Khaled Hosseini states:

"Like a compass needle that points north, a man's accusing finger always finds a woman. Always.”

Even though this qoute is conveyed via Mariam's mother 'Nana', the author of this book is a male. He portrays a controversial view of men accusing women through this quote, eventually directing to the famous stereotype of women being weaker than men and being unable to defend themselves. This especially applies to the introverted relations between a husband and wife in the culturally tied Asia.

Reading this qoute in the opening chapter of the book, it makes the reader wonder why it was said in the first place, keeping in mind that the author himself is a man. Does this apply only to the men in Afghanistan? If so, he himself along with his family descends from Afghanistan. As he has not made it clear in the book, are we able to say that he is saying that from experience, i.e. he himself or one of the poeple he knows and are close to have done so?

It just confuses me because one point of view can be that he is excluding himself from the men who always blame women, because a person wouldn't commit to this accusation himself, or on the other hand he might have done so and there is a hint of realization?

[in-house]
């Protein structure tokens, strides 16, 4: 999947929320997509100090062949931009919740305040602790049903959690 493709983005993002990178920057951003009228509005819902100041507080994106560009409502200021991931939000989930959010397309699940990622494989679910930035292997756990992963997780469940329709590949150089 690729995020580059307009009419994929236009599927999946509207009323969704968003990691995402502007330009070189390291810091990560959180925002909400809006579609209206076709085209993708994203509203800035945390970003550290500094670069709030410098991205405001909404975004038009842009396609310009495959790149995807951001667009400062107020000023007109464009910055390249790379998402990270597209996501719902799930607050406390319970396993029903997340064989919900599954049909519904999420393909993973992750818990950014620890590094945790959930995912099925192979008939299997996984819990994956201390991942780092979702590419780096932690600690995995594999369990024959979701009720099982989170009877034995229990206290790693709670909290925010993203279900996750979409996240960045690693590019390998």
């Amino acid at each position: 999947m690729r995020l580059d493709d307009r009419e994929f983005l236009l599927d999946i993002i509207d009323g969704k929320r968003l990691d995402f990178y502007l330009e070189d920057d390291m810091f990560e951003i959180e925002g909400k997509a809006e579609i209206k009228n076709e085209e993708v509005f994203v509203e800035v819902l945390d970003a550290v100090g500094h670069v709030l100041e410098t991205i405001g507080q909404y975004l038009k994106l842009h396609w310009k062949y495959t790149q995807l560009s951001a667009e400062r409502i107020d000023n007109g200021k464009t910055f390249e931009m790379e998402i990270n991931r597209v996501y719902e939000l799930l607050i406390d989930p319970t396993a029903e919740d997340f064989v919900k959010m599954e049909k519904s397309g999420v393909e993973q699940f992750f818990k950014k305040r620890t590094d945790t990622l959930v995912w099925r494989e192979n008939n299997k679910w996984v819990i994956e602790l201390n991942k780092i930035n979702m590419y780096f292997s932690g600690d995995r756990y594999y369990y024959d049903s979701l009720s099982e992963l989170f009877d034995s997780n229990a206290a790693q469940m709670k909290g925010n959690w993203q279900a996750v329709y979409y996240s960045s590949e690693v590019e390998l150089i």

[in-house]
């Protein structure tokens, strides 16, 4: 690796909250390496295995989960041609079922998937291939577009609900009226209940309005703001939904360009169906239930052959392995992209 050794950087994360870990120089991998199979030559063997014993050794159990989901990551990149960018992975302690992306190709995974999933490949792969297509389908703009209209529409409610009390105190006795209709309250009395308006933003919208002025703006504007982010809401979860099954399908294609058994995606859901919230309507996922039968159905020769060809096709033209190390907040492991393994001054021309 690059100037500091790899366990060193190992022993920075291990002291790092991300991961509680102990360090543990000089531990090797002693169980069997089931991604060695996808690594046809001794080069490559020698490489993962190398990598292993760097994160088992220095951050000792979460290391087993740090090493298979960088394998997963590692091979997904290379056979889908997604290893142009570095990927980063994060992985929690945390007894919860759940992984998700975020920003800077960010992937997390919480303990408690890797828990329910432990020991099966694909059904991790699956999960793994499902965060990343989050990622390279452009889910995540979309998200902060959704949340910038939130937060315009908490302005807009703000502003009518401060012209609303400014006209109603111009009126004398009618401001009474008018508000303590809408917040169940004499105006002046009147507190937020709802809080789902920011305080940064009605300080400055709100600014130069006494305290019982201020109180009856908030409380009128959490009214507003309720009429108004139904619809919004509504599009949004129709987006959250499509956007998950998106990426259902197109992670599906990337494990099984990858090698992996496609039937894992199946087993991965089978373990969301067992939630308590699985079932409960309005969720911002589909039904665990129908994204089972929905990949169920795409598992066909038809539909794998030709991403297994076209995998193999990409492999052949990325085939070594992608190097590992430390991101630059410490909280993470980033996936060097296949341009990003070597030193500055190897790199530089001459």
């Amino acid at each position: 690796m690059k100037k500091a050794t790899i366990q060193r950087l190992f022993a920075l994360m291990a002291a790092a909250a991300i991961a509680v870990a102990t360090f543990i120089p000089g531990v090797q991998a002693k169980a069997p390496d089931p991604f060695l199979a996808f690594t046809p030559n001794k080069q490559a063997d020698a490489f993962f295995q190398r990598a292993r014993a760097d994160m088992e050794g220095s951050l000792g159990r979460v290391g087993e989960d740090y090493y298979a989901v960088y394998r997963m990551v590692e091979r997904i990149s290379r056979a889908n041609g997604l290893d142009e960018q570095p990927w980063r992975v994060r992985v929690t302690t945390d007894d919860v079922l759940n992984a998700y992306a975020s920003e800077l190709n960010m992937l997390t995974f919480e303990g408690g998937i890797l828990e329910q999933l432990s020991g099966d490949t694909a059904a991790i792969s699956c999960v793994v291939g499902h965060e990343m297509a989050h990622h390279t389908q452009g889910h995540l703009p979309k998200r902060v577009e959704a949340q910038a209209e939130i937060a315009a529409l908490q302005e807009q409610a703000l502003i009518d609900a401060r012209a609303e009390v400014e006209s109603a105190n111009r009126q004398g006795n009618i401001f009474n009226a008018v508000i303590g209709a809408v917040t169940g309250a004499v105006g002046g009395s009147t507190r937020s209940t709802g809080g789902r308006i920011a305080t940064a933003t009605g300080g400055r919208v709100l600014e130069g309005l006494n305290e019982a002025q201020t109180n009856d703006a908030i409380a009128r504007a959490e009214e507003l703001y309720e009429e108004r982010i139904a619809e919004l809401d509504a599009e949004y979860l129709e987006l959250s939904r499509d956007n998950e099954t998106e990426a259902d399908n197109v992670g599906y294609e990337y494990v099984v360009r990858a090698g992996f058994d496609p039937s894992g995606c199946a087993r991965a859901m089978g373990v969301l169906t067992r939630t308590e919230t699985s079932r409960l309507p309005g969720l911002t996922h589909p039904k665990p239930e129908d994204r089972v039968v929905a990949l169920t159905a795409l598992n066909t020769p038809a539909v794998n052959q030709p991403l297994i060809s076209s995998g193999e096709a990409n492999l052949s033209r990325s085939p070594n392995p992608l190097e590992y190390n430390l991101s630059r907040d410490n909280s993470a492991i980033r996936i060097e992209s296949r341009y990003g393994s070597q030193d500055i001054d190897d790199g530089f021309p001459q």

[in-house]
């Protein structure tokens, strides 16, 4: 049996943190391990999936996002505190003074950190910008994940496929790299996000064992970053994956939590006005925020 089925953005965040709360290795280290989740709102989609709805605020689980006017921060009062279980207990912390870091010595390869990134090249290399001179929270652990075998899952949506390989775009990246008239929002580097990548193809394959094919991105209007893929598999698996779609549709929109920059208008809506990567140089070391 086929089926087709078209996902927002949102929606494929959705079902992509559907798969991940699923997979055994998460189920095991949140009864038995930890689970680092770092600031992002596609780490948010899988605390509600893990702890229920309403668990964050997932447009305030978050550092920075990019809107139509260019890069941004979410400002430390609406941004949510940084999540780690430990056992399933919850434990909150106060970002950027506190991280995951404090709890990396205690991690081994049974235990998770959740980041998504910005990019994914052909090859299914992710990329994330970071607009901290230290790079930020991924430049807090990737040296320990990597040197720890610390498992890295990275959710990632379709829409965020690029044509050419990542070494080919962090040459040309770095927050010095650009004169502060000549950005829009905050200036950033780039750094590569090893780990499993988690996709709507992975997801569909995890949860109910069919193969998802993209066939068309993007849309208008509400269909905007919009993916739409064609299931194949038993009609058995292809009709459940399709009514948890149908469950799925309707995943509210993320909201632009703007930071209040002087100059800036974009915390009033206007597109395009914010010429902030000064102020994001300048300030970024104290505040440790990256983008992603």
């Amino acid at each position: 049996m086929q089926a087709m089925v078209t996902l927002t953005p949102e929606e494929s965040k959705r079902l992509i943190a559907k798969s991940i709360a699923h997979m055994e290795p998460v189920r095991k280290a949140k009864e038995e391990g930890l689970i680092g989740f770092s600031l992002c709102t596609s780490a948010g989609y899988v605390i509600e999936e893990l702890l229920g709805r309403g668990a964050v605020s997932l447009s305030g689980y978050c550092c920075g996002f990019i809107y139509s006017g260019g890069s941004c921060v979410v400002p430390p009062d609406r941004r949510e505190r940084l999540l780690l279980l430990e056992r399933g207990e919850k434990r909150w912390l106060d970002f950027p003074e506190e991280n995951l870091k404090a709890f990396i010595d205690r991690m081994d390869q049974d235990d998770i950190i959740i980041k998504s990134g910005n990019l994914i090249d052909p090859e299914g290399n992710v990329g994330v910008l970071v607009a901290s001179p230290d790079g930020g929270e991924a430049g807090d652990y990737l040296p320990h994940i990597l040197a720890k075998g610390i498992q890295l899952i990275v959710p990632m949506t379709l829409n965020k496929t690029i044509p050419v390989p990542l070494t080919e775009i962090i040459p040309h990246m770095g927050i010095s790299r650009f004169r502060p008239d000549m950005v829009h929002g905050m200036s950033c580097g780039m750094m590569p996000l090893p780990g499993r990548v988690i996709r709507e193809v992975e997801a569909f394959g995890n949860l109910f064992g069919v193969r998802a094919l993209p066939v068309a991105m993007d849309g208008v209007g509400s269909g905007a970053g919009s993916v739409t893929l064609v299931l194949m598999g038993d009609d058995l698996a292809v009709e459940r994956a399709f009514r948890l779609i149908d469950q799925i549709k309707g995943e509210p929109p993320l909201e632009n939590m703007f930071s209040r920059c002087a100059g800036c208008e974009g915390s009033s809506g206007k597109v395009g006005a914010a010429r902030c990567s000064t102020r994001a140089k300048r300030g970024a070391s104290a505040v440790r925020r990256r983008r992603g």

Overall, is there a contextual point that he might be trying to make about himself, or is it just about the characters in the book?

2 Answers 2


The book's main focus revolves around Mariam and Laila. A recurring theme is how the men in their lives fail them. From Mariam's biological father to her husband, every prominent male figure seems to cause her misery or lead her towards it. The statement is directed towards the men in this story, to men who are involved in similar stories; whether it relates to him is not of importance and likewise it is given no importance. It is not meant to be a confession, rather a general observation. It may imply that men in his life have done similar things, but the generalization, by calling them "a man", instead of referring to specific men, shows that he is trying to get the reader to look at the bigger picture, not just personal examples. He is making a statement about the men of the society, not only men in his life and not only the men in this book. As a result of patriarchal societies, more specifically, in Afghanistan, women tend to be at the receiving end of all blame. You ask why it was used; this quote has significance as later on we see Mariam's husband blaming her for her infertility, despite the fact that it is something beyond her control. Nana was also blamed and shunned for having a child out of wedlock, despite the fact that Jalil consented to all of it. Nana was shunned while Jalil was able to live his life with his riches and wives.


I am not a literary person or anything... I just love to read and I loved the book 'A thousand splendid suns'... I think what the author means is that whenever something bad happens the men and the patriarchal society always tend to blame it on women....

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